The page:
Europe's diesel shortage is becoming worse as Russian oil refiners have started to cut back on refinery throughput, according to the chief executive of one of the world's largest independent commodities trading houses, Gunvor.
"This is a global problem but for Europe it's very hard because Europe is so short" of diesel, Gunvor CEO Torbjorn Tornqvist said at the Financial Times Commodities Global Summit as carried by Bloomberg.
Trade with Russian diesel is becoming scarcer because of buyers in Europe steering clear of Russian shipments, awaiting further sanctions against Russia over its invasion of Ukraine, or simply declining to purchase Russian energy to finance Putin's war in Ukraine.
The "self-sanctioning" of the buyers has already started to force Russian refiners to reduce production, according to Gunvor's Tornqvist.
"What does that mean? It means more crude oil will need to be exported instead of the products, and we believe that is not possible and will lead to cutbacks in Russian production," he said, as carried by Bloomberg.
Diesel stocks globally were already low even before the Russian invasion of Ukraine. According to estimates from Reuters' John Kemp, diesel fuel stocks in Europe are at their lowest since 2008, and 8 percent—or 35 million barrels—lower than the five-year average for this time of the year.
In the United States, the situation is graver still. There, diesel fuel inventories are 21 percent lower than the pre-pandemic five-year seasonal average, which translates into 30 million barrels.
In Singapore, a global energy trade hub, diesel fuel inventories are 4 million barrels below the seasonal five-year average from before the pandemic.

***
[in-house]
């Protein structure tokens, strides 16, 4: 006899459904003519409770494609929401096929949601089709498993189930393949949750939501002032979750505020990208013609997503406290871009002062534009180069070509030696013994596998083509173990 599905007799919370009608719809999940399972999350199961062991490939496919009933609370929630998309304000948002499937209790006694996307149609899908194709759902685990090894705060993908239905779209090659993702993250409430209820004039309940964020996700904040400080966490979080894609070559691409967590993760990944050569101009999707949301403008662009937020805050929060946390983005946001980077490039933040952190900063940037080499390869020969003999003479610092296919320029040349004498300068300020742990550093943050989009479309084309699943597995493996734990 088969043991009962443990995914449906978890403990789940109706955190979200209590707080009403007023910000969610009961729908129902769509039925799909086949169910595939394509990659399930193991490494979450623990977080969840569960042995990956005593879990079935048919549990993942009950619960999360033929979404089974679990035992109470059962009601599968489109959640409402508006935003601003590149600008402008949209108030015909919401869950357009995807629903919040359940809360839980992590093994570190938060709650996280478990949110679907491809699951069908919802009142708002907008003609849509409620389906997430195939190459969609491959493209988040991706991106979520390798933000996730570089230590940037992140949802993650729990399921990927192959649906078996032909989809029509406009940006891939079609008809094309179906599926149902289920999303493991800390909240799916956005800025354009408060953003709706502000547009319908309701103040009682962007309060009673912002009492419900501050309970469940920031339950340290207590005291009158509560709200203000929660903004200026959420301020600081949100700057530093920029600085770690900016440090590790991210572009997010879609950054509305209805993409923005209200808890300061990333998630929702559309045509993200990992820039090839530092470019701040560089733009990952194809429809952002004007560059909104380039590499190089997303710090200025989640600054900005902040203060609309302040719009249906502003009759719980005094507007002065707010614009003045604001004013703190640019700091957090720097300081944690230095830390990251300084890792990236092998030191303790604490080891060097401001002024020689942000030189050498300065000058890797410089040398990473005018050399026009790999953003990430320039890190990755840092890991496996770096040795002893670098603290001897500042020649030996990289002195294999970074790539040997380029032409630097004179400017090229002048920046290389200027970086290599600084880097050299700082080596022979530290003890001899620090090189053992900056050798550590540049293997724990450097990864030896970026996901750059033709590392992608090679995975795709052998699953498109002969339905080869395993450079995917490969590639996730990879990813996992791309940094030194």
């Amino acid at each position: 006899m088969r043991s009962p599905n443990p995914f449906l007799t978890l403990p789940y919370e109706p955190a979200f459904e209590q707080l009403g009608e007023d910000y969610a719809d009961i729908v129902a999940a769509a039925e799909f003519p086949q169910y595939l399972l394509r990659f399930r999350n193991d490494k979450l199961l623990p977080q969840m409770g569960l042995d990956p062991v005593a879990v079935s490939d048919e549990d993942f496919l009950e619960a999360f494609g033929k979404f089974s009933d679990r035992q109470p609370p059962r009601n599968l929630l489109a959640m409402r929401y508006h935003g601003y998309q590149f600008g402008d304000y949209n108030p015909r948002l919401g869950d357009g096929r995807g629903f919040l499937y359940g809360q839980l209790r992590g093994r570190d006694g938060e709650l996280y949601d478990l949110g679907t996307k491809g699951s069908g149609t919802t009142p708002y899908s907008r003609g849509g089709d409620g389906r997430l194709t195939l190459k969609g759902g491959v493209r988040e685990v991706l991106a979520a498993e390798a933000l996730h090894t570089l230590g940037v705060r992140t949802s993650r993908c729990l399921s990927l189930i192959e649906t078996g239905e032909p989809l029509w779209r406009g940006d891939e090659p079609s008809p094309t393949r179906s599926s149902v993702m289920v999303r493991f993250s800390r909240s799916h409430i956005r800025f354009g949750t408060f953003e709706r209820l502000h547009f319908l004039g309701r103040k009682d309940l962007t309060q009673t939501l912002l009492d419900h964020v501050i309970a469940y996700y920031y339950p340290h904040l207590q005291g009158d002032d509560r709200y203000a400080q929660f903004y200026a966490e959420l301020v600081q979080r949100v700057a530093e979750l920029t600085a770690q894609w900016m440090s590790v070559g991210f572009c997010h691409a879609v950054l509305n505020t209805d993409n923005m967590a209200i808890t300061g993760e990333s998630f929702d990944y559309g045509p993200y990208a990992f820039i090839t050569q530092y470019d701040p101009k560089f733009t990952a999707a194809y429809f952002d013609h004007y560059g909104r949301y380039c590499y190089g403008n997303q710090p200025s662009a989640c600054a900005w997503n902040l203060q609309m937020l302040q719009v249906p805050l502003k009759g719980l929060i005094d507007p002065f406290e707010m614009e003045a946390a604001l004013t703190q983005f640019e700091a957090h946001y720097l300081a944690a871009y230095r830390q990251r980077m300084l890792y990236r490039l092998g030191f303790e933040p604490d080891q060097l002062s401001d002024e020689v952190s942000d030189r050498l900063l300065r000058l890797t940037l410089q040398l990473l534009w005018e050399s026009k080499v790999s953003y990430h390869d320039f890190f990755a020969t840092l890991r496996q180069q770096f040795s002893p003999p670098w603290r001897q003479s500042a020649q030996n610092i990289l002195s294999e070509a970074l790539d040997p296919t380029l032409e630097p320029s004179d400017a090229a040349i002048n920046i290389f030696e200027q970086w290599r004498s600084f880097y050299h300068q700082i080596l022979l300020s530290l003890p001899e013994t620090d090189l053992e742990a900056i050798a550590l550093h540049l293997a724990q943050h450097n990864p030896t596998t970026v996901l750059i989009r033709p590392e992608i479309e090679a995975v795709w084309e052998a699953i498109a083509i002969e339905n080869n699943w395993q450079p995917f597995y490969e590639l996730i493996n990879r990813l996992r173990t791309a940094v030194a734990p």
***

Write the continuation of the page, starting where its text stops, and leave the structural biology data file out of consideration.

On top of exacerbating a global diesel supply crunch, the sanctions against Russia are also likely to force Russian firms to shut in some crude oil production, analysts say. Russia will have to shut in some of its oil production as it will not be able to sell all the volumes displaced from European markets to other regions, with Russian crude production falling and staying depressed for at least the next three years, Standard Chartered said earlier this month.
By Tsvetana Paraskova for Oilprice.com
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For example, an export of 5.00 million barrels a day (mbd) at $90.0 a barrel before the Ukraine conflict would have earned Russia $450 million a day. Today Russia only needs to export 3.91 mbd or 22% less to make the same revenue.
Still, a big chunk of Russia’s crude and products exports goes anyway to China, another chunk is bough by India and other countries and the remainder is bought discretely by oil traders.
Dr Mamdouh G Salameh
International Oil Economist
Visiting Professor of Energy Economics at ESCP Europe Business School, London